18 Equilibrium Interest Rate 5% Supply The interest rate adjusts to equate supply and demand. The equilibrium quantity of loanable funds equalizes investment and saving. Demand 60 Loanable Funds ($billions) SAVING, INVESTMENT, AND THE FINANCIAL SYSTEM 17

19 Policy 1: Saving Incentives Interest Rate S 1 S 2 Tax incentives for saving increase the supply of L.F. 5% 4% which reduces the eq m interest rate and increases the eq m quantity of L.F. D Loanable Funds ($billions) SAVING, INVESTMENT, AND THE FINANCIAL SYSTEM 18

20 Policy 2: Investment Incentives Interest Rate S 1 An investment tax credit increases the demand for L.F. 6% 5% D 2 which raises the eq m interest rate and increases the eq m quantity of L.F. D Loanable Funds ($billions) SAVING, INVESTMENT, AND THE FINANCIAL SYSTEM 19

21 A C T I V E L E A R N I N G 2 Exercise Use the loanable funds model to analyze the effects of a government budget deficit: Draw the diagram showing the initial equilibrium. Determine which curve shifts when the government increases its budget deficit. Draw the new curve on your diagram. What happens to the equilibrium values of the interest rate and investment? 20

22 A C T I V E L E A R N I N G 2 Answers Interest Rate S 2 S 1 A budget deficit reduces national saving and the supply of L.F. 6% 5% which increases the eq m interest rate and decreases the eq m quantity of L.F. and investment. D Loanable Funds ($billions) 21

23 Budget Deficits, Crowding Out, and Long-Run Growth Our analysis: Increase in budget deficit causes fall in investment. The government borrows to finance its deficit, leaving less funds available for investment. This is called crowding out. Investment determines the size of the physical capital stock and is one of the factors affecting national income. SAVING, INVESTMENT, AND THE FINANCIAL SYSTEM 22

24 Example: Why is the saving rate in China so high? China has a very high rate of savings It is the second largest economy, so this implies an extremely high quantity of savings Huge implications for international asset markets Very low interest rates A lot of money available for borrowing but why does China save so much? SAVING, INVESTMENT, AND THE FINANCIAL SYSTEM 23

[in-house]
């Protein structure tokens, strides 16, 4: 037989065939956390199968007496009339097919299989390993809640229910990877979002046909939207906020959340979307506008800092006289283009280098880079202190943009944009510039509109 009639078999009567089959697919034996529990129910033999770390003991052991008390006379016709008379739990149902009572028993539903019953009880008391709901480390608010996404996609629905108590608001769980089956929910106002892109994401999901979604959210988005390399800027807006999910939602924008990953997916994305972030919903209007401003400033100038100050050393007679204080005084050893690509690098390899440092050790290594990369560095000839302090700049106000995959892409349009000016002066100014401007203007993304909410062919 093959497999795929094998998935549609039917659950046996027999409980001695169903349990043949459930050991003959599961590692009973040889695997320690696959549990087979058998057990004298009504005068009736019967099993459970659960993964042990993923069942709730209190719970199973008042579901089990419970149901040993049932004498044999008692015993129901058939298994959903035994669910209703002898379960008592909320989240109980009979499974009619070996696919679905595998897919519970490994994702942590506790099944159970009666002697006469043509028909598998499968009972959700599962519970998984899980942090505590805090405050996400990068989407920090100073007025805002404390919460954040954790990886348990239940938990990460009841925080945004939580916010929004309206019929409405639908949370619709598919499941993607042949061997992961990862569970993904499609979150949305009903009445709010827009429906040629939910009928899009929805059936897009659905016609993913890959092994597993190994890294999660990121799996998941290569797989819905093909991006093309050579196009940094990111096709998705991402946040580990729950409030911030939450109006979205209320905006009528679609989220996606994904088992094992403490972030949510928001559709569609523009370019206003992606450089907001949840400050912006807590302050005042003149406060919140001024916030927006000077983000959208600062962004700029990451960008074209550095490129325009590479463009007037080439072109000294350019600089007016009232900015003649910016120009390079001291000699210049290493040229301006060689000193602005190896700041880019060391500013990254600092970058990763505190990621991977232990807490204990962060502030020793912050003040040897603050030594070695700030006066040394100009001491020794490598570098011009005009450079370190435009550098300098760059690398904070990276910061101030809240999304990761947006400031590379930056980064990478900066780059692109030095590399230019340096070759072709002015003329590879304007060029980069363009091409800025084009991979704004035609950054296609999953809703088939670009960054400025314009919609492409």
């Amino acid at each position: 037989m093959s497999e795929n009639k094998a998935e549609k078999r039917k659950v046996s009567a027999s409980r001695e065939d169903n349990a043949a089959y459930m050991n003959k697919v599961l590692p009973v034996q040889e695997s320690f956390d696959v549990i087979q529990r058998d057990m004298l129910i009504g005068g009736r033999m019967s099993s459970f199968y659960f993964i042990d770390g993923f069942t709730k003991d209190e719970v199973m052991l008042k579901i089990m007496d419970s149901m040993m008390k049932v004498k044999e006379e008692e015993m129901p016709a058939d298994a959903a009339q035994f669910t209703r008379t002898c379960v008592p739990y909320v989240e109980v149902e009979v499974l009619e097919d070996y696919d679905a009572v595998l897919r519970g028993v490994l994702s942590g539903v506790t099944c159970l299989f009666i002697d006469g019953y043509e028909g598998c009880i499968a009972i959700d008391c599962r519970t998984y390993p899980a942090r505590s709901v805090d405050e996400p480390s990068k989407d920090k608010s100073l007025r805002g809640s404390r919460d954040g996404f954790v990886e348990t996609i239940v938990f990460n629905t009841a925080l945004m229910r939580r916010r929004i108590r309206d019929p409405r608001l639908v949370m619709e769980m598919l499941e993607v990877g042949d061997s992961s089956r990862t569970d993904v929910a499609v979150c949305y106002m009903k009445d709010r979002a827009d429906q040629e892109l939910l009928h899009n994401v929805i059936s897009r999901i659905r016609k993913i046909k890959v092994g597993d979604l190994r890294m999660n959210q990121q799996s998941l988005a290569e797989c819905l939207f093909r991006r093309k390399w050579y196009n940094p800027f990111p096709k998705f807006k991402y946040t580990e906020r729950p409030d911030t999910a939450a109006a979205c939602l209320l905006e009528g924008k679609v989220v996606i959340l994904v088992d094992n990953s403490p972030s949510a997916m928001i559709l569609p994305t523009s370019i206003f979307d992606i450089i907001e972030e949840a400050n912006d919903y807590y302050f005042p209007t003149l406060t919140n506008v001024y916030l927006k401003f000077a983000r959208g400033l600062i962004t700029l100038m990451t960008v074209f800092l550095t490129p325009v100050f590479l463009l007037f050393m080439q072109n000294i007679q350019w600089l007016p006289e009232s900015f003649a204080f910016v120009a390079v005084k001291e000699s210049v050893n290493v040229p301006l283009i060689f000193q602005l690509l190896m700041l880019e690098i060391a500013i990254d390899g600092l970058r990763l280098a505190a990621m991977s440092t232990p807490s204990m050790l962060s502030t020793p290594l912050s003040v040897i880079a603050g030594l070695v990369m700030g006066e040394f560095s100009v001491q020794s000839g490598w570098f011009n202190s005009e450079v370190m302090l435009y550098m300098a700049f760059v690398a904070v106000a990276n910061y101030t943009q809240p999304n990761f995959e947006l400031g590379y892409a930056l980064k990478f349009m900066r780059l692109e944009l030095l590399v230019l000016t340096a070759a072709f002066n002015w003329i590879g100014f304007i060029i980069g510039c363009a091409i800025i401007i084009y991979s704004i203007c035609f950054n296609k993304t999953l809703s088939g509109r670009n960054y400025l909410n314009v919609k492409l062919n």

25 Savings Around the World 5bncppjof8f9_&ctype=l&met_y=ny_gdp_pcap_p p_cd#!ctype=m&strail=false&bcs=d&nselm=s&m et_s=ny_gds_totl_cd&scale_s=lin&ind_s=false&i fdim=country&pit= &hl=en_us&d l=en_us&ind=false SAVING, INVESTMENT, AND THE FINANCIAL SYSTEM 24

26 The International Allocation Puzzle One puzzling feature of international capital flows: Typically, capital flows from poor, fast growing countries to rich, slow growing countries This is a puzzle for macroeconomic models Meaning it does not happen in our usual models, but it does in the data The reason we have trouble rationalizing this: If you are going to be much richer in the future, you should prefer to borrow today to consume and pay it off in the future when you re rich OPEN-ECONOMY MACROECONOMICS: BASIC CONCEPTS 25

27 Example: China China has an extremely high savings rate and very fast growth They use their savings to buy low return US assets and send a lot of Chinese goods to the US Normally we think of people wanting to smooth their consumption over time Would prefer constant consumption today and tomorrow to very low consumption today and very high consumption tomorrow Yet this would predict that the US should be lending to China now OPEN-ECONOMY MACROECONOMICS: BASIC CONCEPTS 26

28 Possible Explanations Many possible explanations have been proposed: Unusual age structure in China from the one child policy (Modigliani and Gao, 2004) In the near future, Chinese population will be very old so they are saving now to support consumption then Bad financial markets in China require entrepreneurs to save (Buera and Shin, 2011) Better insurance markets in the US make foreigners want to save here (Mendoza, Quadrini, Rios-Rul, 2009) OPEN-ECONOMY MACROECONOMICS: BASIC CONCEPTS 27

29 Possible Explanations Many possible explanations have been proposed: Currency manipulation strategy: Normally if trade deficits are large, currency prices adjust to balance trade With high taxes and capital controls, the Chinese government uses dollars that enter the economy to purchase US government assets Keeps the RMB from adjusting in value Great example of a policy that maximizes Chinese GDP but is bad for Chinese welfare OPEN-ECONOMY MACROECONOMICS: BASIC CONCEPTS 28

30 Next Class Next class: read chapter 14 Don t forget to start working on Problem Set #2 SAVING, INVESTMENT, AND THE FINANCIAL SYSTEM 29